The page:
The cost of not providing coverage
When the Workers’ Compensation Division (WCD) discovers you do not have coverage when you should, it will send you an order. That order will notify you of the period of noncompliance and the cost of your fine. The penalty for the first offense is twice the amount of premium you should have paid for insurance, with a minimum of $1,000.
If you continue to employ workers without coverage, the penalty increases to $250 per day for each additional day of noncompliance after the first order. There is no limit on the total penalty assessed. Also, if a third order or more is issued, WCD will request a permanent court injunction to force you to stay in compliance. If you disobey the injunction, you will be in contempt of court and subject to other types of sanctions, including jail time.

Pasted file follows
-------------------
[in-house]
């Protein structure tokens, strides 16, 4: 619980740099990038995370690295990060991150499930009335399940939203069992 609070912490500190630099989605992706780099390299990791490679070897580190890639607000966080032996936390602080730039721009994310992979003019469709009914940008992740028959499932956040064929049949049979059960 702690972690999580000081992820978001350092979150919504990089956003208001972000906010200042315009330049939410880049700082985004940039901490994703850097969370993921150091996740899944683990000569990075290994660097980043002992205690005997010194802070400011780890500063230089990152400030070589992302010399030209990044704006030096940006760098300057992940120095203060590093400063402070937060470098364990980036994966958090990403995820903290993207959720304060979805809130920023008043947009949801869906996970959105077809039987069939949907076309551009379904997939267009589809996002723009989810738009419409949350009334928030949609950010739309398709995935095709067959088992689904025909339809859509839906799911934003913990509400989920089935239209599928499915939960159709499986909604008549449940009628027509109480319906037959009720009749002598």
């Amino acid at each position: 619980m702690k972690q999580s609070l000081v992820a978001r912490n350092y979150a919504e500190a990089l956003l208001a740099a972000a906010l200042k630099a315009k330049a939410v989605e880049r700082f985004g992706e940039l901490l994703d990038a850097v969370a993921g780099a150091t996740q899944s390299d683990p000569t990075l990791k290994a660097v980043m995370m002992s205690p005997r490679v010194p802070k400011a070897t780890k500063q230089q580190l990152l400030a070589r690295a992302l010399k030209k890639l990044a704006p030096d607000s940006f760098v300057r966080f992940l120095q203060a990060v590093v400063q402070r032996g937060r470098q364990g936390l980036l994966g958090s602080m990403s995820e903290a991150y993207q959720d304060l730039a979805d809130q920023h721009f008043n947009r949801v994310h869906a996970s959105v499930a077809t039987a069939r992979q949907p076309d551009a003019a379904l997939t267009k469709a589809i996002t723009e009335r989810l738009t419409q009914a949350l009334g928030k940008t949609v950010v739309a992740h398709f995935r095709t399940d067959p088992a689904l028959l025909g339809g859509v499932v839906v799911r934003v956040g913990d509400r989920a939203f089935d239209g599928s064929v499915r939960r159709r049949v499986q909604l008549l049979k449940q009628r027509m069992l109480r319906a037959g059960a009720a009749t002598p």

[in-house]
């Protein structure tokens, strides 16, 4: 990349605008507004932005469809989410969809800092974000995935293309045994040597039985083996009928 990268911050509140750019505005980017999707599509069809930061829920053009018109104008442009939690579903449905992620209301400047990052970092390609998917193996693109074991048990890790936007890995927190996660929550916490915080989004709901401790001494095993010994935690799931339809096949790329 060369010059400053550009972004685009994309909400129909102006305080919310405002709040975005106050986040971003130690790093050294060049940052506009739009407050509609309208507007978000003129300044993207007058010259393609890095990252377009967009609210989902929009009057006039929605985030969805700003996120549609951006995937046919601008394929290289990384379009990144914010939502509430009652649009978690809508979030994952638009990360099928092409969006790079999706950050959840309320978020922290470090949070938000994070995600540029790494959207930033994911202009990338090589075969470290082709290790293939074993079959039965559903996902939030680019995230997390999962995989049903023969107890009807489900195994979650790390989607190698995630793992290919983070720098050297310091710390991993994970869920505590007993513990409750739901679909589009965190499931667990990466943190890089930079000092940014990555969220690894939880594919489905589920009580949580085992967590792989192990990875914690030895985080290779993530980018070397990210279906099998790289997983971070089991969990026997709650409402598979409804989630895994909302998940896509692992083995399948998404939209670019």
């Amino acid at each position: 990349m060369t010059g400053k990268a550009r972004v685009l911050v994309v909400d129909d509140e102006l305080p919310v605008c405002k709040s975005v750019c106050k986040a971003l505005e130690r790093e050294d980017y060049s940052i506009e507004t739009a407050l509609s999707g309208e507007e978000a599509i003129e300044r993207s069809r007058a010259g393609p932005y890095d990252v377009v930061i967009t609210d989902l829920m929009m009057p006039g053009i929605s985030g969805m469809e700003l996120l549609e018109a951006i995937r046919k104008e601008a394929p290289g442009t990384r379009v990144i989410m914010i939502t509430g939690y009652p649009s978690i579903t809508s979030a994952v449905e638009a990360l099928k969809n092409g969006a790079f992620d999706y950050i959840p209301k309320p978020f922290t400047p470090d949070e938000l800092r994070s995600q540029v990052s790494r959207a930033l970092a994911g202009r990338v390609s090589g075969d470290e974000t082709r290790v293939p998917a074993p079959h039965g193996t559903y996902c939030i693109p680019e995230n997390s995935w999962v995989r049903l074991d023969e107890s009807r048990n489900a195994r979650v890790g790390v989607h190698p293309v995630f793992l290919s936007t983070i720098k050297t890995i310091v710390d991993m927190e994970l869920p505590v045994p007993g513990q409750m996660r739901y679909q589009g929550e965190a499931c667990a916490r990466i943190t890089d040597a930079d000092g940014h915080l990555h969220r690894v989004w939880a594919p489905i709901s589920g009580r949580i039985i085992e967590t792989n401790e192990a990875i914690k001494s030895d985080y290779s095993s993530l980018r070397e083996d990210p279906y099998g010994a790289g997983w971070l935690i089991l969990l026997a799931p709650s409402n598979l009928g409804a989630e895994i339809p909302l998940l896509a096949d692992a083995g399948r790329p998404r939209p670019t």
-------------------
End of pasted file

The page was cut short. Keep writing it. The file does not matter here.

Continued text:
The expenses that result when a worker is injured could cost you even more than penalties. By law, an employer without insurance is financially responsible for the same benefits insured workers receive. The law requires that a certified claims agent process the claim. You have to pay a fee for this processing, in addition to claim benefit costs.
The total bill can (and often does) amount to hundreds of thousands of dollars. By law, bankruptcy may not reduce this debt. Business owners including corporate directors and officers, and limited liability company members and managers, are personally and severally liable. Also, employees can file a lawsuit against their employer if the employer does not have insurance – generating more costs.